­Quarkus offers Java developers the capability of building native images based on GraalVM. A native image is a binary that includes everything: your code, libraries, and a smaller virtual machine (VM). This approach improves the startup time of your AWS Lambda functions, because it is optimized for container-based environments. These use cloud native and serverless architectures with a container-first philosophy.

In this blog post, you learn how to integrate the Quarkus framework with AWS Lambda functions, using the AWS Serverless Application Model (AWS SAM).

Reduce infrastructure costs and improve latency

When you develop applications with Quarkus and GraalVM with native images, the bootstrap file generated requires more time to compile, but it has a faster runtime. GraalVM is a JIT compiler that generates optimized native machine code that provides different garbage collector implementations, and uses less memory and CPU. This is achieved with a battery of advanced compiler optimizations and aggressive and sophisticated inlining techniques. By using Quarkus, you can also reduce your infrastructure costs because you need less resources.

With Quarkus and AWS SAM features, you can improve the latency performance of your Java-based AWS Lambda functions by reducing the cold-start time. A cold-start is the initialization time that a Lambda function takes before running the actual code. After the function is initialized for the first time, future requests will reuse the same execution environment without incurring the cold-start time, leading to improved performance.

Overview of solution

Figure 1 shows the AWS components and workflow of our solution.

Architecture diagram deploying an AWS SAM template using the Amazon API Gateway and AWS Lambda services with Amazon CloudWatch metrics

Figure 1. Architecture diagram for Quarkus (AWS Lambda) application

With AWS SAM, you can easily integrate external frameworks by using custom runtimes and configuring properties in the template file and the Makefile.


For this walkthrough, you should have the following prerequisites:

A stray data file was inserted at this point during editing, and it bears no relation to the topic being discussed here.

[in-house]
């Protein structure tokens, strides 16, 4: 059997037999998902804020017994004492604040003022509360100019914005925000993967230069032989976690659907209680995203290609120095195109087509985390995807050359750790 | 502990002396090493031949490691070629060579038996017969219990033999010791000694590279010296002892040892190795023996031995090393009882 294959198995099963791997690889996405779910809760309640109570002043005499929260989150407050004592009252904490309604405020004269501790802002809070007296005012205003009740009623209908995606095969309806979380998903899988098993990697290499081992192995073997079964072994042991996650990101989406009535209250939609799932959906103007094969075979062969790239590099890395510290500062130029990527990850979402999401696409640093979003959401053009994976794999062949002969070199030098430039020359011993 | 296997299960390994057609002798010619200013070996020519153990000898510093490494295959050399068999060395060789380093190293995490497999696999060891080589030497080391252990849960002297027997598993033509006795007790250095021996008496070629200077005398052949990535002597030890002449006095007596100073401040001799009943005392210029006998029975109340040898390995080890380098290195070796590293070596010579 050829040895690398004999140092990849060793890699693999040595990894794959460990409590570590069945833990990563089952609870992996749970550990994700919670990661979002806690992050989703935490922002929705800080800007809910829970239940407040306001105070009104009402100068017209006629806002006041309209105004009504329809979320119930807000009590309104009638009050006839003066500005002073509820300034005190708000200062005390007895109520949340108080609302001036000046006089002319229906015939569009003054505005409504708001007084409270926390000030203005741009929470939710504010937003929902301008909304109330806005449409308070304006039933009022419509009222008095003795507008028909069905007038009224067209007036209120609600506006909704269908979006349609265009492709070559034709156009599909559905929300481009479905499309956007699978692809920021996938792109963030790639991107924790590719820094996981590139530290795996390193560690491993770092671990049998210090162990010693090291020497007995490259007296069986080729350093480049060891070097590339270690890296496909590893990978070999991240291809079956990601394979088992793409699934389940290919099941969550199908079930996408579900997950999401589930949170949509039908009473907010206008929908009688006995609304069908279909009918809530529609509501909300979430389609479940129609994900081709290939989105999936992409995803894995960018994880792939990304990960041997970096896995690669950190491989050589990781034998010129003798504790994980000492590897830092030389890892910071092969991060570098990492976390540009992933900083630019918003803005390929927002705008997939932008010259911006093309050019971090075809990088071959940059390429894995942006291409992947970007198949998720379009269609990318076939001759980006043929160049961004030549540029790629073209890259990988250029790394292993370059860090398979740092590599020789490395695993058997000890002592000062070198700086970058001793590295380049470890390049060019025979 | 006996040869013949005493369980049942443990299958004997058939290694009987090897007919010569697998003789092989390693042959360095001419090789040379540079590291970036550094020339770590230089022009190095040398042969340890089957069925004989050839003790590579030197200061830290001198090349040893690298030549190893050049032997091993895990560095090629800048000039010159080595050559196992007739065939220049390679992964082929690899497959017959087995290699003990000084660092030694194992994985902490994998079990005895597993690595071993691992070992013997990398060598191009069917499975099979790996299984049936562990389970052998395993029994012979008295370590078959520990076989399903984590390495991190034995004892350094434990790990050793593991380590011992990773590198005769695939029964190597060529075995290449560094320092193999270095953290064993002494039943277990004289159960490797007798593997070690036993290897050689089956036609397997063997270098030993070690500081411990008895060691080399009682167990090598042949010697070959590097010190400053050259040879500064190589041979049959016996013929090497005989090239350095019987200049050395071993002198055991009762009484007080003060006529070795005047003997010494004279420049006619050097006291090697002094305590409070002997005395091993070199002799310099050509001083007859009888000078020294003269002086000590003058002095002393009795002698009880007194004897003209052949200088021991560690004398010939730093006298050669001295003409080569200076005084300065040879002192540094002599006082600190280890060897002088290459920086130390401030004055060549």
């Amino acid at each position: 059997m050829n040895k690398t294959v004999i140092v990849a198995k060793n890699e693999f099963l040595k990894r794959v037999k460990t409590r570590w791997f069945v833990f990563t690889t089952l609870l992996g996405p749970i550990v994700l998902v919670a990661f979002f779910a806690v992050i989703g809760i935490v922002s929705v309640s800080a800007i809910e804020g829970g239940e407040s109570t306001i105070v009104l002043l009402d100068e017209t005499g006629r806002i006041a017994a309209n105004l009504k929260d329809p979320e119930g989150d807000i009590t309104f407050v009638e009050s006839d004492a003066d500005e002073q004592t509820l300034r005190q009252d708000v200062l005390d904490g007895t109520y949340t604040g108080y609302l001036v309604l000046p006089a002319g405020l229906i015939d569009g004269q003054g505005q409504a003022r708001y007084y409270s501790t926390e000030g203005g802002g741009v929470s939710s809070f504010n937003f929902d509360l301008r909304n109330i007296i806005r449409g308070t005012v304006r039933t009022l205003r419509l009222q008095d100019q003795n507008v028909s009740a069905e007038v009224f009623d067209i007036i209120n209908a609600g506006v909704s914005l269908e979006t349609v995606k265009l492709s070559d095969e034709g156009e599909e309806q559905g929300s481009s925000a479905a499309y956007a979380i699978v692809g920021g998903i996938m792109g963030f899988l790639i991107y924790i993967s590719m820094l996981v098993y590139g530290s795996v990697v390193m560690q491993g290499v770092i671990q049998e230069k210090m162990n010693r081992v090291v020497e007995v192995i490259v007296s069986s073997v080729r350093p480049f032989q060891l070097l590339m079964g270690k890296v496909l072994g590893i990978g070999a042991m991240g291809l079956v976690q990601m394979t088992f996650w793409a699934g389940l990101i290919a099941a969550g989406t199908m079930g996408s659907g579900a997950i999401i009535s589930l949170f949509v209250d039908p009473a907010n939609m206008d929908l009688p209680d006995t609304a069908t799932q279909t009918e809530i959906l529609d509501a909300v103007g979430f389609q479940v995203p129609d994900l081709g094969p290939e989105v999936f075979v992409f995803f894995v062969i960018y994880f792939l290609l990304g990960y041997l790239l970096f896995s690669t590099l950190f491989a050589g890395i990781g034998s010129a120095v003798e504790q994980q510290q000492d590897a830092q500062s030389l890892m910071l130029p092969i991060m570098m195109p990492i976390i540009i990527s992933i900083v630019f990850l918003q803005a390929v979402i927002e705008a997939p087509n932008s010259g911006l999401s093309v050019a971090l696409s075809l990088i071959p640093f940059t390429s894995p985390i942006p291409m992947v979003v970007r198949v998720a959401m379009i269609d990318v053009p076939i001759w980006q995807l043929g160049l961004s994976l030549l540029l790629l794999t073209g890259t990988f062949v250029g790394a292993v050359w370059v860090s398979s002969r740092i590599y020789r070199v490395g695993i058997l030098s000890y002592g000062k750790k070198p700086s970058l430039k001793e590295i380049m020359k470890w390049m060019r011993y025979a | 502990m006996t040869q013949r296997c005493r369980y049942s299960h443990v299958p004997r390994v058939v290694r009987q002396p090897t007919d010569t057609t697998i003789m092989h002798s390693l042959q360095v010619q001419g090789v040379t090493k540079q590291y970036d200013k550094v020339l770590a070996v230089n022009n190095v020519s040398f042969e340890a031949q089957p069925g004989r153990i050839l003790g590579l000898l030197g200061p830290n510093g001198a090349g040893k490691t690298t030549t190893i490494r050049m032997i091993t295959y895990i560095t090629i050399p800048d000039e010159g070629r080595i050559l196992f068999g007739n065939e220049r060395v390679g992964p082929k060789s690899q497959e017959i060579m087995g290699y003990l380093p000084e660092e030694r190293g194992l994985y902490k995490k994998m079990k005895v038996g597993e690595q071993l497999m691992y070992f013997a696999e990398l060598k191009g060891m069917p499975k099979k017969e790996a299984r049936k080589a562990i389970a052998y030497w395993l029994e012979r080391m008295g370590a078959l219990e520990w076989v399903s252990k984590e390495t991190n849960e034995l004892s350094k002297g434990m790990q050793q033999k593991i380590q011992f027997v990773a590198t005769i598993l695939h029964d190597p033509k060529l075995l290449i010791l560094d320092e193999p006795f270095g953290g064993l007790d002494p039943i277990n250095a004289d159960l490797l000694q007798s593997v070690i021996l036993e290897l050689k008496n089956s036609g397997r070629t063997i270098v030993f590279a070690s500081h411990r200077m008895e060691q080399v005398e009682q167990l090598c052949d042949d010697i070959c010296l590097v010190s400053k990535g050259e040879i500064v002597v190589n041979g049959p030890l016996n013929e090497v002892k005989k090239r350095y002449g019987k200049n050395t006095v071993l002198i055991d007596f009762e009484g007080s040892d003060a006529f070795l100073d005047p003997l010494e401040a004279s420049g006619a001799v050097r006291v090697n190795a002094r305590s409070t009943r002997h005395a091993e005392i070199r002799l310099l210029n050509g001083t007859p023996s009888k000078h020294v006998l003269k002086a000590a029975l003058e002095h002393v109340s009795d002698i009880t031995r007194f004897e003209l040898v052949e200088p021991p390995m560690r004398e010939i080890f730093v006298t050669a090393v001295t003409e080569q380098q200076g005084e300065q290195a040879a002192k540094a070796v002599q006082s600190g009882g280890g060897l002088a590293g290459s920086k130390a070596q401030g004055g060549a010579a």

Creating a Java-based AWS Lambda function

AWS SAM provides default templates to accelerate the development of new functions. Create a Java-based function by following these steps:

Run the following command in your terminal:

sam init -a x86_64 -r java11 -p Zip -d maven -n java11-mvn-default

These parameters select a x86 architecture, java11 as Java runtime LTS version, Zip as a build artifact, and Maven as the package and dependency tool. It also defines the project name.

Choose the first option to use a template for your base code:

1 – AWS Quick Start Templates

Finally, with the previous selection you have different templates to choose from to create the base structure of your function. In our case, select the first one, which creates an AWS Lambda function calling an external HTTPS endpoint. This will get the IP address and return it with a “Hello World” response to the user in JSON:

1 – Hello World Example

The output will yield the following, shown in Figure 2:

AWS SAM input fields to select the programming language, the build artifact, the project name and the dependency tool for our sample.

Figure 2. AWS SAM configuration input data

Integrating Quarkus framework

Using AWS SAM, you can easily integrate non-AWS custom runtimes in your AWS Lambda functions. With this feature, you can integrate the Quarkus framework. Follow the next four steps:

1. Create a Makefile file